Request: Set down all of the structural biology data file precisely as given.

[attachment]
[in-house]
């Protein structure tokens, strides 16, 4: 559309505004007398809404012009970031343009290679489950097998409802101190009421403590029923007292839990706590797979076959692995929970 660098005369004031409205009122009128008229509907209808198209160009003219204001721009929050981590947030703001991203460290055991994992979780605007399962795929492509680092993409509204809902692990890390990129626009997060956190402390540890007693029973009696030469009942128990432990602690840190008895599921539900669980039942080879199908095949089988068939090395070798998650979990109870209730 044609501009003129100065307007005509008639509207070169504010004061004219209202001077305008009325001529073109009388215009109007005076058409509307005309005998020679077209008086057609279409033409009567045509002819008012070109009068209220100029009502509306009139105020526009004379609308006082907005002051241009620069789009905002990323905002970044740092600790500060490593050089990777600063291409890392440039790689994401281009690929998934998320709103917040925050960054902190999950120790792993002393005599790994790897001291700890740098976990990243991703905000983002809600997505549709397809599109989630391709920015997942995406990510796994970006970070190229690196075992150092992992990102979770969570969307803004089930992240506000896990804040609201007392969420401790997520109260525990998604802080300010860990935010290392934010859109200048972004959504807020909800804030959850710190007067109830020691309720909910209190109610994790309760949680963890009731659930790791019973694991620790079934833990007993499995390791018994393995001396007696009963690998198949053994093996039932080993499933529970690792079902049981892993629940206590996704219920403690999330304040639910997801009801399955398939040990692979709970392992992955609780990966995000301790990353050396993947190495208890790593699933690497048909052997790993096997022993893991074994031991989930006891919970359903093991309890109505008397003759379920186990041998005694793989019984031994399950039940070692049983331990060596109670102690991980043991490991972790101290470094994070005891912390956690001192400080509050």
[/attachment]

[in-house]
């Protein structure tokens, strides 16, 4: 559309505004007398809404012009970031343009290679489950097998409802101190009421403590029923007292839990706590797979076959692995929970 660098005369004031409205009122009128008229509907209808198209160009003219204001721009929050981590947030703001991203460290055991994992979780605007399962795929492509680092993409509204809902692990890390990129626009997060956190402390540890007693029973009696030469009942128990432990602690840190008895599921539900669980039942080879199908095949089988068939090395070798998650979990109870209730 044609501009003129100065307007005509008639509207070169504010004061004219209202001077305008009325001529073109009388215009109007005076058409509307005309005998020679077209008086057609279409033409009567045509002819008012070109009068209220100029009502509306009139105020526009004379609308006082907005002051241009620069789009905002990323905002970044740092600790500060490593050089990777600063291409890392440039790689994401281009690929998934998320709103917040925050960054902190999950120790792993002393005599790994790897001291700890740098976990990243991703905000983002809600997505549709397809599109989630391709920015997942995406990510796994970006970070190229690196075992150092992992990102979770969570969307803004089930992240506000896990804040609201007392969420401790997520109260525990998604802080300010860990935010290392934010859109200048972004959504807020909800804030959850710190007067109830020691309720909910209190109610994790309760949680963890009731659930790791019973694991620790079934833990007993499995390791018994393995001396007696009963690998198949053994093996039932080993499933529970690792079902049981892993629940206590996704219920403690999330304040639910997801009801399955398939040990692979709970392992992955609780990966995000301790990353050396993947190495208890790593699933690497048909052997790993096997022993893991074994031991989930006891919970359903093991309890109505008397003759379920186990041998005694793989019984031994399950039940070692049983331990060596109670102690991980043991490991972790101290470094994070005891912390956690001192400080509050």